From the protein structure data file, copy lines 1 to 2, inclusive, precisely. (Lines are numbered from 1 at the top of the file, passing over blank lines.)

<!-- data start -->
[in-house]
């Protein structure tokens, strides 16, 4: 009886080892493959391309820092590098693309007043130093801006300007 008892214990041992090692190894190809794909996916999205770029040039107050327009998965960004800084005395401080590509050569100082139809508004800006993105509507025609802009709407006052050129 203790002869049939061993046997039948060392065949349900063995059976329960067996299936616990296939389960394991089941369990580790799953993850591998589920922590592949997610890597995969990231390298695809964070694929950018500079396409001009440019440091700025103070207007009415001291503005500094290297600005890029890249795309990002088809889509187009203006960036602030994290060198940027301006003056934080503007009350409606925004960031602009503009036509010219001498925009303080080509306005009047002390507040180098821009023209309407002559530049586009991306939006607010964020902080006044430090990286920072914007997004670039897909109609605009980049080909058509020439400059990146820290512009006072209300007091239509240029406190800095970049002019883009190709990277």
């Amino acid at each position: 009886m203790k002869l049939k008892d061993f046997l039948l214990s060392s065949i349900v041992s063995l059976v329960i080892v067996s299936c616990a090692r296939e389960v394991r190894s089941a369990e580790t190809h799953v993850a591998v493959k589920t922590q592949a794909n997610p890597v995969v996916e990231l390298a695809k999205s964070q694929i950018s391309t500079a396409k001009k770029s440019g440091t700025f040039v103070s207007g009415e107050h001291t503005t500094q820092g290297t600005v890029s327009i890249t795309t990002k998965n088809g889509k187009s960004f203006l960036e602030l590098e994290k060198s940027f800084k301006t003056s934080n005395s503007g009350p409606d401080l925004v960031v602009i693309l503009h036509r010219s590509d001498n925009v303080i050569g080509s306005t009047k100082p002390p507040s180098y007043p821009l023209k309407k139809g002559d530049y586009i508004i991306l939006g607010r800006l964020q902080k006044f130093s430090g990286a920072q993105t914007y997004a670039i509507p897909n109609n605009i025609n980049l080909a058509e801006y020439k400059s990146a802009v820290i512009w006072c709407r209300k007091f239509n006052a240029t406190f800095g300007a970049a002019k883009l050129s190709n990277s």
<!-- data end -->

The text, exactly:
[in-house]
């Protein structure tokens, strides 16, 4: 009886080892493959391309820092590098693309007043130093801006300007 008892214990041992090692190894190809794909996916999205770029040039107050327009998965960004800084005395401080590509050569100082139809508004800006993105509507025609802009709407006052050129 203790002869049939061993046997039948060392065949349900063995059976329960067996299936616990296939389960394991089941369990580790799953993850591998589920922590592949997610890597995969990231390298695809964070694929950018500079396409001009440019440091700025103070207007009415001291503005500094290297600005890029890249795309990002088809889509187009203006960036602030994290060198940027301006003056934080503007009350409606925004960031602009503009036509010219001498925009303080080509306005009047002390507040180098821009023209309407002559530049586009991306939006607010964020902080006044430090990286920072914007997004670039897909109609605009980049080909058509020439400059990146820290512009006072209300007091239509240029406190800095970049002019883009190709990277």